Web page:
Kuehl presents PCH task force projects


Originally sparked by calls from Malibu resident Peter Csato after his 16-year-old daughter, Sabrina, was hit head-on by a drunken driver near Geoffrey’s restaurant last March, the Pacific Coast Highway Task Force convened last Thursday for a public meeting. The force behind the force, Assemblywoman Sheila Kuehl, reported on the projects she created a year ago following three Malibu highway fatalities in four months.

“Caltrans continues to monitor traffic collisions involving turning movements and crossovers on PCH, and make additional changes and improvements to the highway as needed,” said Kuehl, whose district includes Malibu, in describing one of the recommendations. “Specifically, the upgrades to PCH for 1999-2000 from Topanga Canyon to the County Line, that include a new median designed to improve safety and prevent crossover- related accidents, will be reviewed, and if successful, used for other portions of the highway.”

Instead of a median, which would hamper emergency personnel, there will be a new type of preventive barrier, “rumble strips ground in the street,” said Kuehl. They will give a strong jolt and vibration to cars passing over them.

Senior Transportation Engineer Sameer Haddadeen described specific Malibu improvements, including signal, pavement marking and signage upgrades, tie-in to Caltrans’ traffic management center downtown, coastal embankment correction, and the realignment of Zumirez Drive. (See inset.)

The state is footing the bill for the multimillion dollar projects on its highway, but Malibu will get help from the federal government as well. A federal transportation bill, T-21, provides $650,000 for “additional safety improvements on PCH,” said Susan Little, legislative assistant to Rep. Brad Sherman, whose district includes Malibu.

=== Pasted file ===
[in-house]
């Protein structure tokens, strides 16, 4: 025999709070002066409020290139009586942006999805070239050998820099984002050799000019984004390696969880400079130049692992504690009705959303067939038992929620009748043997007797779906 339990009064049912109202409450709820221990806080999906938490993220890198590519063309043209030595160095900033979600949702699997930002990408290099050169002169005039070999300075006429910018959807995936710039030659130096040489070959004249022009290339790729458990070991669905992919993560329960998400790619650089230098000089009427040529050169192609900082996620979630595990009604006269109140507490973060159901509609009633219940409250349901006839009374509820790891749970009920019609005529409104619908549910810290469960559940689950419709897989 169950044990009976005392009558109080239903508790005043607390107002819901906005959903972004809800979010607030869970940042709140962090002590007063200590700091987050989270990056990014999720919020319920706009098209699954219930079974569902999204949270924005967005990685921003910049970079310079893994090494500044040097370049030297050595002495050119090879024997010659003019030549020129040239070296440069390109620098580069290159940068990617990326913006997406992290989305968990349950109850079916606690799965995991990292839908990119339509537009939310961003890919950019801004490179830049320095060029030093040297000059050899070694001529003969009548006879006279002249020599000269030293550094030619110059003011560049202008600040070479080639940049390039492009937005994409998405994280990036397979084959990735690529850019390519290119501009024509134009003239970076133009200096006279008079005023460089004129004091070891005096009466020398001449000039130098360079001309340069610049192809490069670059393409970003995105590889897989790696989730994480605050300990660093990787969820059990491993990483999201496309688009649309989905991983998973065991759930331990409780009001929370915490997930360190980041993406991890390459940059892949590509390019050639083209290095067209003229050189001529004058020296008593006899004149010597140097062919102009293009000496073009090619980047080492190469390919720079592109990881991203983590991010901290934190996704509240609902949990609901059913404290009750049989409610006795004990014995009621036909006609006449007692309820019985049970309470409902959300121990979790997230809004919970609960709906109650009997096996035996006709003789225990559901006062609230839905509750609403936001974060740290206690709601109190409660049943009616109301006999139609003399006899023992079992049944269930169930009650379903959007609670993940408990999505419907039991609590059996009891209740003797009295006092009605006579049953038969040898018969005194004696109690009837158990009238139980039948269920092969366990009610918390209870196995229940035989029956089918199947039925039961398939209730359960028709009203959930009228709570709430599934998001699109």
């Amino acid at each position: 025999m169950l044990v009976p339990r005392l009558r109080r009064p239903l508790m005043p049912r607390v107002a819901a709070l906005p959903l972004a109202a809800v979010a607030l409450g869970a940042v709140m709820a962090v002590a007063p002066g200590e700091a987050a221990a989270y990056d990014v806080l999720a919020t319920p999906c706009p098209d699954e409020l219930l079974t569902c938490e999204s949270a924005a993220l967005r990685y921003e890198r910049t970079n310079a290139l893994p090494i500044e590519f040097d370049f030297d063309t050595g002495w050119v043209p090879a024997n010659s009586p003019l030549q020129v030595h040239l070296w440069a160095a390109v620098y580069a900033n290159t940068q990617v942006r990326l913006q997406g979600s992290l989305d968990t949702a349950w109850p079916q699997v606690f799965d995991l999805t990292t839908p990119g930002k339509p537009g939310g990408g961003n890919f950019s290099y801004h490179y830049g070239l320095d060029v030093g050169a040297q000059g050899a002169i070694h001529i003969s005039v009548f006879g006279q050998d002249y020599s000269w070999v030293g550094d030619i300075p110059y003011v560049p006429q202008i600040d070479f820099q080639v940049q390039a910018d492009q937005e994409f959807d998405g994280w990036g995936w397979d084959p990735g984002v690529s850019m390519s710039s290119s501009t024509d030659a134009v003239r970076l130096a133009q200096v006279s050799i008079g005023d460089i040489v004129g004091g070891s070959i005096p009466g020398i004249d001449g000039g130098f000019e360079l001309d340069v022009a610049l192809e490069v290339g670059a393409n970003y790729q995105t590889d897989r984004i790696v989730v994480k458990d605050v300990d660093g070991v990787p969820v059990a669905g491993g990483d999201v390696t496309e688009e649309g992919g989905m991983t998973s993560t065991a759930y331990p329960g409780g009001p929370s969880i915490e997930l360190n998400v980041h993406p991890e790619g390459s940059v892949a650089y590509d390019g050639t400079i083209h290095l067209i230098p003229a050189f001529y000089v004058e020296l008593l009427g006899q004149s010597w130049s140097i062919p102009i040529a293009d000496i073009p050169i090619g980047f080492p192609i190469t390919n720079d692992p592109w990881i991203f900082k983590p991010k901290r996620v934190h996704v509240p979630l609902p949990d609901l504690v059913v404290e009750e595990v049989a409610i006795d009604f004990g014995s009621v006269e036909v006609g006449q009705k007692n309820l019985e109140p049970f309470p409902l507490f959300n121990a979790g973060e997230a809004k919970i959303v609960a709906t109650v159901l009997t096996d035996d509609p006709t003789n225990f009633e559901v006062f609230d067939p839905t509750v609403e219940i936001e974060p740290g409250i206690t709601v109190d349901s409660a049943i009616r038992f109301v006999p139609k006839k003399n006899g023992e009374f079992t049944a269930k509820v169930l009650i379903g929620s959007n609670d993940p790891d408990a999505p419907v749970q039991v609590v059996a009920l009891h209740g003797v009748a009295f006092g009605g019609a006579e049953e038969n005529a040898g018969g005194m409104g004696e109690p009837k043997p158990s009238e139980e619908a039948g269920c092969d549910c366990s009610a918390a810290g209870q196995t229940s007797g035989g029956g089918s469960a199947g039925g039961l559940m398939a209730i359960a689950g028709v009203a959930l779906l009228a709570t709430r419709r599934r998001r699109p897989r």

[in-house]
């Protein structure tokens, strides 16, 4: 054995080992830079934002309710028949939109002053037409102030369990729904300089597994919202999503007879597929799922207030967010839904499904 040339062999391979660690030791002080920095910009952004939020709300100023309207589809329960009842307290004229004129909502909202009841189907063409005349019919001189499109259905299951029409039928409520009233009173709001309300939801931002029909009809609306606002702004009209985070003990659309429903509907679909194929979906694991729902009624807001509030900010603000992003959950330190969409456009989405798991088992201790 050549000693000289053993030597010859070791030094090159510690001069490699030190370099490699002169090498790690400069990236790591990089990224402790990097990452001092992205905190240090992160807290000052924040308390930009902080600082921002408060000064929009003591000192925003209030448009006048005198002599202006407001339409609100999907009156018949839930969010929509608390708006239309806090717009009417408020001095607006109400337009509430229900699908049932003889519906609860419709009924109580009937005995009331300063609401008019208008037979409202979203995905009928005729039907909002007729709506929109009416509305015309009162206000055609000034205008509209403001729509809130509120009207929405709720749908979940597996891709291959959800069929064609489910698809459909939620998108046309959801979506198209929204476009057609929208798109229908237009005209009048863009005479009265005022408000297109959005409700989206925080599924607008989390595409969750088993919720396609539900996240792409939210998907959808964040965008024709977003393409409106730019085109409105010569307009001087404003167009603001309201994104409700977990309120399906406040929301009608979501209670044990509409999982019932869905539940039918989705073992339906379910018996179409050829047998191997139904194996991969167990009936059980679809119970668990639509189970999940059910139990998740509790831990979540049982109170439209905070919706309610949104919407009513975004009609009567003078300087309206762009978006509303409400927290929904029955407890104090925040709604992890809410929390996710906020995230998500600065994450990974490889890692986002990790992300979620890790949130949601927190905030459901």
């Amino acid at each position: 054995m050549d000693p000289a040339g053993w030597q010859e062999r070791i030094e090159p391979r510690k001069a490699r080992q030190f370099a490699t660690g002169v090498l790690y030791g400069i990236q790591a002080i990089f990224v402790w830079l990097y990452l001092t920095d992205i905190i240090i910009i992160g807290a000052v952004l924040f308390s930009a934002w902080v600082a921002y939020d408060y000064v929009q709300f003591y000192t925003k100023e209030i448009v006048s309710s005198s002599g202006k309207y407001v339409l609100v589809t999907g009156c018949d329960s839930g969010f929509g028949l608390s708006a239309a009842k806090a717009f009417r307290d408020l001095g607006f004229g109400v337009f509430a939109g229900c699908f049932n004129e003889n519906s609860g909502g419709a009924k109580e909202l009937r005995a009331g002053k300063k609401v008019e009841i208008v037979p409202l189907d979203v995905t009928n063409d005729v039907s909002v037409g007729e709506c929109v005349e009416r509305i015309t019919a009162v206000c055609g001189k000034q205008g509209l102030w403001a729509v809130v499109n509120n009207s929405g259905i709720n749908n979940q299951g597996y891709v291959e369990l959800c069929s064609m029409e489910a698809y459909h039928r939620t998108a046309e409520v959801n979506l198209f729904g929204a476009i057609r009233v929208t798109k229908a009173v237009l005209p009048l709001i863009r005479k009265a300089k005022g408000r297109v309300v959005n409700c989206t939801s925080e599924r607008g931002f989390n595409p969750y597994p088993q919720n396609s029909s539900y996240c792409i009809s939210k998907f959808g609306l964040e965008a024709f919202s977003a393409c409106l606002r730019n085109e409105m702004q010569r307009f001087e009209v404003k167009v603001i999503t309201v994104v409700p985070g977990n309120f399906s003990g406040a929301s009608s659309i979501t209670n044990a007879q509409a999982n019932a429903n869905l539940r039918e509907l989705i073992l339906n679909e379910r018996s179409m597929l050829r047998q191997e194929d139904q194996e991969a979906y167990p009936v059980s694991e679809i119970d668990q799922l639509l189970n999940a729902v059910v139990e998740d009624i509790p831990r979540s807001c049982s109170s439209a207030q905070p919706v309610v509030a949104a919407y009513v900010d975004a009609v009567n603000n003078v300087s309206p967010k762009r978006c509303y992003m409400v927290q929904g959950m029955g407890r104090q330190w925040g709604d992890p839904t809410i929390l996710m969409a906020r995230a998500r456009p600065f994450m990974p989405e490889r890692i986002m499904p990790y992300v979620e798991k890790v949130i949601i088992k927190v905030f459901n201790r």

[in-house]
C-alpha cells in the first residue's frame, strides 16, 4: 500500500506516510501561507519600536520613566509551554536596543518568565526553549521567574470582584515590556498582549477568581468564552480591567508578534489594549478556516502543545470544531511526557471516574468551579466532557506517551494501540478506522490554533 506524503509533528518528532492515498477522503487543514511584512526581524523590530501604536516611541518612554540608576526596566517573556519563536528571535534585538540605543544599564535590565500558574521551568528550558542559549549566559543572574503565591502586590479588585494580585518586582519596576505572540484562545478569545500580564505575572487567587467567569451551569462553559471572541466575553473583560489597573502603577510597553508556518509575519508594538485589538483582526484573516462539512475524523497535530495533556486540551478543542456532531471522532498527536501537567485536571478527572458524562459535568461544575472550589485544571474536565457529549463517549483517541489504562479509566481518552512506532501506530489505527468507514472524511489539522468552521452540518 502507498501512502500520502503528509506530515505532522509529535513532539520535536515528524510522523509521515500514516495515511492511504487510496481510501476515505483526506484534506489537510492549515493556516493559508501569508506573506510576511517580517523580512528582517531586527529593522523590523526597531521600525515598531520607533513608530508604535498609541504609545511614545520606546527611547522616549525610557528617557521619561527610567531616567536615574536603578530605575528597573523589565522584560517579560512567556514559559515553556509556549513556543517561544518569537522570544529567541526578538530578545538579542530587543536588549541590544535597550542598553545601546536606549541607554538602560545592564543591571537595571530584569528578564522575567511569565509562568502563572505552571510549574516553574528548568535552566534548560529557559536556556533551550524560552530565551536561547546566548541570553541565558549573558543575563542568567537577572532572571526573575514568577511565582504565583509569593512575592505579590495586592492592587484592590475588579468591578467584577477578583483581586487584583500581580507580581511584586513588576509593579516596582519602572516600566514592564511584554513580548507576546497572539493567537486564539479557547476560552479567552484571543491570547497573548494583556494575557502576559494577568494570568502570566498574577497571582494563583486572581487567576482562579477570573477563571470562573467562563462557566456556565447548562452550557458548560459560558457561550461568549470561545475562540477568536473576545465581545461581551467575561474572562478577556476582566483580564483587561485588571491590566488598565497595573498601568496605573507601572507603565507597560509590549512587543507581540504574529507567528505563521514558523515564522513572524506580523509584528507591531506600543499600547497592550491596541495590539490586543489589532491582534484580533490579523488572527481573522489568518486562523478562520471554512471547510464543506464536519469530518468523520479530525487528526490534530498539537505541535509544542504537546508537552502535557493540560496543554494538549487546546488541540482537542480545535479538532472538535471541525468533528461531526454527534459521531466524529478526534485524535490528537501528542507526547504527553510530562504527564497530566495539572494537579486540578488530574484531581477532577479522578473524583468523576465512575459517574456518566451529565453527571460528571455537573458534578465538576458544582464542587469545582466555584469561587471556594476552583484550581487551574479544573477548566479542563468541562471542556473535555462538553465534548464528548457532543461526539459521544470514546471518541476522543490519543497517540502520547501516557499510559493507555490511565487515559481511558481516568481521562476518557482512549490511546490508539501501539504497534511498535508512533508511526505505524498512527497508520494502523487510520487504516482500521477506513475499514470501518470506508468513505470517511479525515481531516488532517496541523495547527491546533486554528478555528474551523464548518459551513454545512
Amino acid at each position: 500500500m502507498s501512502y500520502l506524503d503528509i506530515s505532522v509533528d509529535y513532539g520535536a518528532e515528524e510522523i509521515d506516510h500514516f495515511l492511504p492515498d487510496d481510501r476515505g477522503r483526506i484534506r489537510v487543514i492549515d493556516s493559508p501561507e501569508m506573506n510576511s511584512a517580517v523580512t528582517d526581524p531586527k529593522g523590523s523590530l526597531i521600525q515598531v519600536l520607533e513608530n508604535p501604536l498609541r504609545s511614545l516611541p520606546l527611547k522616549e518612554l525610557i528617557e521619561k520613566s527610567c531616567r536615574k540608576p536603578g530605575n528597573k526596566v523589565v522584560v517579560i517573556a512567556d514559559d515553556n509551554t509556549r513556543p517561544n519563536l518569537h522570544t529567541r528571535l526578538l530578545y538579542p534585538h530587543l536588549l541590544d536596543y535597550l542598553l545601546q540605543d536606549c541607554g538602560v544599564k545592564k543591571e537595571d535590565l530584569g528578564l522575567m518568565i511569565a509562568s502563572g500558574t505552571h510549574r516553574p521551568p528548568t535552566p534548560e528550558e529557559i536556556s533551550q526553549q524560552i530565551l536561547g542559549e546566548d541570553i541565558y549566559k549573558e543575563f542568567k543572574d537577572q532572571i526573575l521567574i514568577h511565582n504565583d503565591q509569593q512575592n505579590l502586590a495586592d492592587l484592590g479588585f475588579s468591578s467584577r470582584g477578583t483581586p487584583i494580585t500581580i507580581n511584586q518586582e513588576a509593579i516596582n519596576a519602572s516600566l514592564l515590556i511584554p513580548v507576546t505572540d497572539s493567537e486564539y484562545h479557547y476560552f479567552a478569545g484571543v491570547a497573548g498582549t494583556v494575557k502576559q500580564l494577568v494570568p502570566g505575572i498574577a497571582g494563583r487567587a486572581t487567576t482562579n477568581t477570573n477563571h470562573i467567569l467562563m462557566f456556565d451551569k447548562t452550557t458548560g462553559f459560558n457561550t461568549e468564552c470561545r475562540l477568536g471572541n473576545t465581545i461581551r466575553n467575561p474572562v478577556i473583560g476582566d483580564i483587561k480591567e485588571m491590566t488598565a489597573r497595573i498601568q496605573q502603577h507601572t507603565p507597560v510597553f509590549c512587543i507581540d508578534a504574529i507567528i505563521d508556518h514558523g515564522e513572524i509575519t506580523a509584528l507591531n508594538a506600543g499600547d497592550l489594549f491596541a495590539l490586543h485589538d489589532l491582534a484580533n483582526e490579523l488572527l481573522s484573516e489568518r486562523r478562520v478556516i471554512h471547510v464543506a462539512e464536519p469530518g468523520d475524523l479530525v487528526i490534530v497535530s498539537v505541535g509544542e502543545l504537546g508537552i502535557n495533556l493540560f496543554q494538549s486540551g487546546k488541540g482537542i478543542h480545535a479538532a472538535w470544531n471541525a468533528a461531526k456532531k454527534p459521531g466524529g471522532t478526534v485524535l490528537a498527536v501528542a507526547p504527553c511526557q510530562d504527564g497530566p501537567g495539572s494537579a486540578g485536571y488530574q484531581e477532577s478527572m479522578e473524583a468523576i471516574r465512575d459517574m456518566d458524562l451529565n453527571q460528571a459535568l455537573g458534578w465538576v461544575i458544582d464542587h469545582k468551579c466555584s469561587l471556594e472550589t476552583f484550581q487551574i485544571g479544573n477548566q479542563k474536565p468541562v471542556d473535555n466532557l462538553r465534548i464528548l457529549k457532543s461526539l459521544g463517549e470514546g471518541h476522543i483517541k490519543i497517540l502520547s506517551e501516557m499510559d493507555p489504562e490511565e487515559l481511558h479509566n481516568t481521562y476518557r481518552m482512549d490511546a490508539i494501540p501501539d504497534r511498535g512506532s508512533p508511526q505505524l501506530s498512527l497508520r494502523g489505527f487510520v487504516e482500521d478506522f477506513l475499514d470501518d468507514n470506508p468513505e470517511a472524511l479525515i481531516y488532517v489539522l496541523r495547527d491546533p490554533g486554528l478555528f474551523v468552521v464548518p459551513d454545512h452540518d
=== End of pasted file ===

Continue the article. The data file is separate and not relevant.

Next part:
Malibu residents Henry Gibson and Ryan Embree spoke at the public comment portion of the meeting. Gibson asked for more traffic signals from John Tyler Drive to the county line. “Malibuites are getting older, we can’t see too well,” he said. Embree wanted to know whether there would be more street sweeping.

The PCH Task Force consists of representatives from Caltrans, state and local governments, public safety officials and residents from Santa Monica, Los Angeles, Topanga and Malibu. Its mission is to arrive at “a comprehensive understanding of all concerns surrounding PCH, from traffic and safety to geological integrity to aesthetic and neighborhood character,” Kuehl said. Recently, the Task Force formed a Working Group. It will meet bimonthly and will be responsible for communicating to the entire Task Force and for steering the Traffic Safety Corridor Project funded by a one-year grant by the state’s Office of Traffic Safety.